January 11, 2016, by Tim Radford
More woodland, less farmland would reduce CO2 emissions in the UK.
Image: SwaloPhoto via Flickr
The UK could reduce its emissions by converting farmland to absorb more carbon dioxide − but risks increasing climate change effects abroad.
LONDON, 11 January, 2016 – British scientists have worked out how to turn agricultural land – which currently produces 10% of the nation’s greenhouse gas emissions – into a “carbon sink” that soaks up carbon dioxide.
The answer is simple: take more land out of food production, restore natural habitats, and allow forests to grow again.
If, in the next 35 years, the UK increased forest cover from 12% to 30%, and surrendered 700,000 hectares to revert to peat bog, that would be enough to meet government ambitions to reduce agricultural greenhouse gas emissions by 80%.
The extra helping of woodland and wetland would go a long way to supporting the UK’s declining population of wild things – including many species that are a source of anxiety for conservationists – and deliver more space for recreation. And the same set of decisions would go some way to reduce the risks of flooding.
But after sparing the land for wildlife, farmers would need to increase yields from the remaining agricultural and pastoral areas, say the authors of a new study in Nature Climate Change.
The area proposed for woodland cover would be close to that already achieved in France and Germany, but still less than the average for all Europe.
Such restoration alone would go some way to meeting targets imposed by the government to reduce the threat of catastrophic global climate change driven by greenhouse gas emissions that result from changes of land use and the combustion of fossil fuels.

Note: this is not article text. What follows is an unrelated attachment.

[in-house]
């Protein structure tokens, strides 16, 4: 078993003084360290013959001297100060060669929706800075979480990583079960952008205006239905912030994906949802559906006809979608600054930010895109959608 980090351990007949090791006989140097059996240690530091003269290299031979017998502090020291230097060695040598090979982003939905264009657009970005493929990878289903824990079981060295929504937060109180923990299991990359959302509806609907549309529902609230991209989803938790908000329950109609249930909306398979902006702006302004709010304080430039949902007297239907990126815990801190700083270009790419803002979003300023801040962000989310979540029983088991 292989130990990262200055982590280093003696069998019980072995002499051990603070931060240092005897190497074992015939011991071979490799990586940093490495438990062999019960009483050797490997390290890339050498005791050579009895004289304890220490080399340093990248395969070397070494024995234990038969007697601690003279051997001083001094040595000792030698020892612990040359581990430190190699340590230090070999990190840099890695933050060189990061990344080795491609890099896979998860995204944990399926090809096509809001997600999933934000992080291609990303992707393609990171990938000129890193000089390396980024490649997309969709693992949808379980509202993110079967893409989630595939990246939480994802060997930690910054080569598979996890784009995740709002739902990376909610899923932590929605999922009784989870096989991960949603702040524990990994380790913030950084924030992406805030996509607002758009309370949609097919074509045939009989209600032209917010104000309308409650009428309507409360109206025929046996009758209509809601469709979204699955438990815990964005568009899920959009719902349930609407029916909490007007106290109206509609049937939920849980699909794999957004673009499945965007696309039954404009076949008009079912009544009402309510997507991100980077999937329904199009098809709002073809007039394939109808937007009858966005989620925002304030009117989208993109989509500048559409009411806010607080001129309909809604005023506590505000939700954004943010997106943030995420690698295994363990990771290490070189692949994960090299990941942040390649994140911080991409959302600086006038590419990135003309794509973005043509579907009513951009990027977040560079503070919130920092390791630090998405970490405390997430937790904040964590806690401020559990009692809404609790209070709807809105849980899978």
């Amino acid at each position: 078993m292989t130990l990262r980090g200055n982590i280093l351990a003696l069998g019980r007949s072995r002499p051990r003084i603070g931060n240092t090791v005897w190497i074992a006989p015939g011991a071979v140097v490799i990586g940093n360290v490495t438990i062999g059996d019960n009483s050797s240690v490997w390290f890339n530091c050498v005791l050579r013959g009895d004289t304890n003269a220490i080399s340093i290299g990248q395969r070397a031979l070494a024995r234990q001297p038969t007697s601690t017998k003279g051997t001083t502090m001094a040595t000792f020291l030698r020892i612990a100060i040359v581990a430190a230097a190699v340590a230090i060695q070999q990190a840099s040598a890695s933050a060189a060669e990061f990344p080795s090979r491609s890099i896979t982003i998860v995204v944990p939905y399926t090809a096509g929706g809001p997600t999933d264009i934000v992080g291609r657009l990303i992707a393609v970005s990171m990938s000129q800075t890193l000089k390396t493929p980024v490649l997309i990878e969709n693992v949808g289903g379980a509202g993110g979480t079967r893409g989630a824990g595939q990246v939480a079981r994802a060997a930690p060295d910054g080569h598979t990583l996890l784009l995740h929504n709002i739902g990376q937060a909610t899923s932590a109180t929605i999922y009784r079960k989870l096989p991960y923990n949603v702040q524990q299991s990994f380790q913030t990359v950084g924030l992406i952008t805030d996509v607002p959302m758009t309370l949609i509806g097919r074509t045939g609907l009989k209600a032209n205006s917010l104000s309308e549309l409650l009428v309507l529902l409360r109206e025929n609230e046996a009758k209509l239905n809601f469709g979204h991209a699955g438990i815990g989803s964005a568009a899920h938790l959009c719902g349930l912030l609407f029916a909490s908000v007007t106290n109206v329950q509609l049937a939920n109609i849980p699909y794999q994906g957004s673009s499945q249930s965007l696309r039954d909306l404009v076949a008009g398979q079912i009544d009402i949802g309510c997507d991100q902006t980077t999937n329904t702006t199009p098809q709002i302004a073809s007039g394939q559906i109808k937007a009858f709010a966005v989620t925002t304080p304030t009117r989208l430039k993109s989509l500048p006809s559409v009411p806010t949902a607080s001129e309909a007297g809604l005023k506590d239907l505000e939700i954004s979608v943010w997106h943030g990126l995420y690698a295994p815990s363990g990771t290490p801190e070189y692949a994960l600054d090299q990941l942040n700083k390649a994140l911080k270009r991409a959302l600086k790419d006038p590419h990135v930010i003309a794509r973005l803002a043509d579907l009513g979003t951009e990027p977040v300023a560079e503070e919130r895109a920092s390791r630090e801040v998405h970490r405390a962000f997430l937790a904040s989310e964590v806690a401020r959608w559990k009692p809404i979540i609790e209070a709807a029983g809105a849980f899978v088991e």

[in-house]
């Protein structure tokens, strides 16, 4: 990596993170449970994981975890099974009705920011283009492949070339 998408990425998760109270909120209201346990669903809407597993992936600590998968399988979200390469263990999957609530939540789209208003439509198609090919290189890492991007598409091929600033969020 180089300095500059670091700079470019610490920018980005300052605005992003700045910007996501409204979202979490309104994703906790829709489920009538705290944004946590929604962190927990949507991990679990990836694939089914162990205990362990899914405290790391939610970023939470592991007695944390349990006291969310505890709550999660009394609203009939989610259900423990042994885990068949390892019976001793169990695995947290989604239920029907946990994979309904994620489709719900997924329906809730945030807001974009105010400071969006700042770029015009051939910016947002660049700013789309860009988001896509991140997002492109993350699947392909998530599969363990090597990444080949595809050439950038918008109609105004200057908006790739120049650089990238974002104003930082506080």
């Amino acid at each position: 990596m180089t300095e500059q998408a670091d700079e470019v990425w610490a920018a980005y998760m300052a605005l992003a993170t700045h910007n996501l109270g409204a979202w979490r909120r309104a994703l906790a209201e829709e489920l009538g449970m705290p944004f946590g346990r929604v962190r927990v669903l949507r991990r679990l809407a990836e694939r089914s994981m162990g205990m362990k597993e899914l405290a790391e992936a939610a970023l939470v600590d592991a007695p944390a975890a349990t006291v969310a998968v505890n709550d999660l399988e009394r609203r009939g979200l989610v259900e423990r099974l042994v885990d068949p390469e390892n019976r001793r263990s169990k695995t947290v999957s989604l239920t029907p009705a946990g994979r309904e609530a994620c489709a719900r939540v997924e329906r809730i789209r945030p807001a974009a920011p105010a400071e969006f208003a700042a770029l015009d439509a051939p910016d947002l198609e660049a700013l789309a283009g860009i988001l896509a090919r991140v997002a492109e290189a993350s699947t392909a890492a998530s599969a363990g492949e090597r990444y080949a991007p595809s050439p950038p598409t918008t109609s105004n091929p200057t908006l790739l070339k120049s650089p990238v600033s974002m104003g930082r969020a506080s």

“Land is a source of greenhouse gases if it is used to farm fertilizer-hungry crops or methane-producing cattle”
Andrew Balmford, professor of conservation science at the University of Cambridge, and one of the report’s authors, says: “Land is a source of greenhouse gases if it is used to farm fertilizer-hungry crops or methane-producing cattle, or it can be a sink for greenhouse gases – through sequestration.
“If we increase woodland and wetland, those lands will be storing carbon in trees, photosynthesising it in reeds, and shunting it down into soils.
“We estimate that by actively increasing farm yields, the UK can reduce the amount of land that is a source of greenhouse gases, increase the ‘sink’, and sequester enough carbon to hit national emission reduction targets for the agriculture industry by 2050.”
The researchers offer more than just a prescription for emissions reduction: their paper identifies a suite of farm and animal management improvements that could raise yields by an average of 1.3% per year until 2050. Food consumption in the UK is likely to rise by 38% by 2050, but the researchers believe the target can be met without increasing food imports.
However, a study in the Royal Society’s Interface journal shows that the UK has become increasingly dependent on food imports since the 1980s, with about 50% of its food and feed currently being imported.
In effect, the UK is exporting the environmental impact and leaving producer nations with the challenge of reducing greenhouse gas emissions released in the service of the British supper table.
The UK’s “land footprint” – another term for the global area of land devoted to delivering British food and animal feed –increased by 23% between 1986 and 2009, while associated carbon dioxide emissions increased by 15%, say Henri de Ruiter, an environmental scientist at the James Hutton Institute in Aberdeen, and colleagues.
At present, two-thirds of all cropland needed to produce the UK’s food and feed is located overseas, while 64% of associated carbon dioxide emissions are emitted abroad.
The report concludes: “These results imply that the UK is increasingly reliant on external resources, and that the environmental impact of its food supply is increasingly displaced overseas.” – Climate News Network
Tim Radford, a founding editor of Climate News Network, worked for The Guardian for 32 years, for most of that time as science editor. He has been covering climate change since 1988.